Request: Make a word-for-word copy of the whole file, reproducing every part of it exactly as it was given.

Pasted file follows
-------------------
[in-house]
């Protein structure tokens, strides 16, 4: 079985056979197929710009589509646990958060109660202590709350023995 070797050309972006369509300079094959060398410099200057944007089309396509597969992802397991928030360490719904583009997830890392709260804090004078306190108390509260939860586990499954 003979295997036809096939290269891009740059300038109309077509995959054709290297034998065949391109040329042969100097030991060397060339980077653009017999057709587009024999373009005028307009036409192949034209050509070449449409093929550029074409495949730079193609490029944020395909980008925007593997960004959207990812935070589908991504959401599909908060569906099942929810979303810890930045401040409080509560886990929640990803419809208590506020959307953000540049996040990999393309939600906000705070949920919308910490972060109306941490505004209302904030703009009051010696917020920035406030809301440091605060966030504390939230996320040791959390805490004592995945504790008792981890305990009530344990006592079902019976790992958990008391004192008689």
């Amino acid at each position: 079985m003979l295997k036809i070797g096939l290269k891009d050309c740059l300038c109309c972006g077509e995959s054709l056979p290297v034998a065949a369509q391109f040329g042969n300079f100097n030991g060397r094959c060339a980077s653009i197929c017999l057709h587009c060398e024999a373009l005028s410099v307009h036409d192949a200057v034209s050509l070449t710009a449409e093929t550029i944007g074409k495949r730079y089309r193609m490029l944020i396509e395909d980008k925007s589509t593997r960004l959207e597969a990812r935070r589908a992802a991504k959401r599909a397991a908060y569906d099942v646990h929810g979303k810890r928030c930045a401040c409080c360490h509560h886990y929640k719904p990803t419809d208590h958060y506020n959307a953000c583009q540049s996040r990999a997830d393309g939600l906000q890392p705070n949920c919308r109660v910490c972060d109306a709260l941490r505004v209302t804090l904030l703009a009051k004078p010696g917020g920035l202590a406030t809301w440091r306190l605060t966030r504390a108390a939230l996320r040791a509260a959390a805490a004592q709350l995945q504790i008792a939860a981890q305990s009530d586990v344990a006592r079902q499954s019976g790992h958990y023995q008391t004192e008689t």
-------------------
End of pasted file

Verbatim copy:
[in-house]
């Protein structure tokens, strides 16, 4: 079985056979197929710009589509646990958060109660202590709350023995 070797050309972006369509300079094959060398410099200057944007089309396509597969992802397991928030360490719904583009997830890392709260804090004078306190108390509260939860586990499954 003979295997036809096939290269891009740059300038109309077509995959054709290297034998065949391109040329042969100097030991060397060339980077653009017999057709587009024999373009005028307009036409192949034209050509070449449409093929550029074409495949730079193609490029944020395909980008925007593997960004959207990812935070589908991504959401599909908060569906099942929810979303810890930045401040409080509560886990929640990803419809208590506020959307953000540049996040990999393309939600906000705070949920919308910490972060109306941490505004209302904030703009009051010696917020920035406030809301440091605060966030504390939230996320040791959390805490004592995945504790008792981890305990009530344990006592079902019976790992958990008391004192008689």
């Amino acid at each position: 079985m003979l295997k036809i070797g096939l290269k891009d050309c740059l300038c109309c972006g077509e995959s054709l056979p290297v034998a065949a369509q391109f040329g042969n300079f100097n030991g060397r094959c060339a980077s653009i197929c017999l057709h587009c060398e024999a373009l005028s410099v307009h036409d192949a200057v034209s050509l070449t710009a449409e093929t550029i944007g074409k495949r730079y089309r193609m490029l944020i396509e395909d980008k925007s589509t593997r960004l959207e597969a990812r935070r589908a992802a991504k959401r599909a397991a908060y569906d099942v646990h929810g979303k810890r928030c930045a401040c409080c360490h509560h886990y929640k719904p990803t419809d208590h958060y506020n959307a953000c583009q540049s996040r990999a997830d393309g939600l906000q890392p705070n949920c919308r109660v910490c972060d109306a709260l941490r505004v209302t804090l904030l703009a009051k004078p010696g917020g920035l202590a406030t809301w440091r306190l605060t966030r504390a108390a939230l996320r040791a509260a959390a805490a004592q709350l995945q504790i008792a939860a981890q305990s009530d586990v344990a006592r079902q499954s019976g790992h958990y023995q008391t004192e008689t």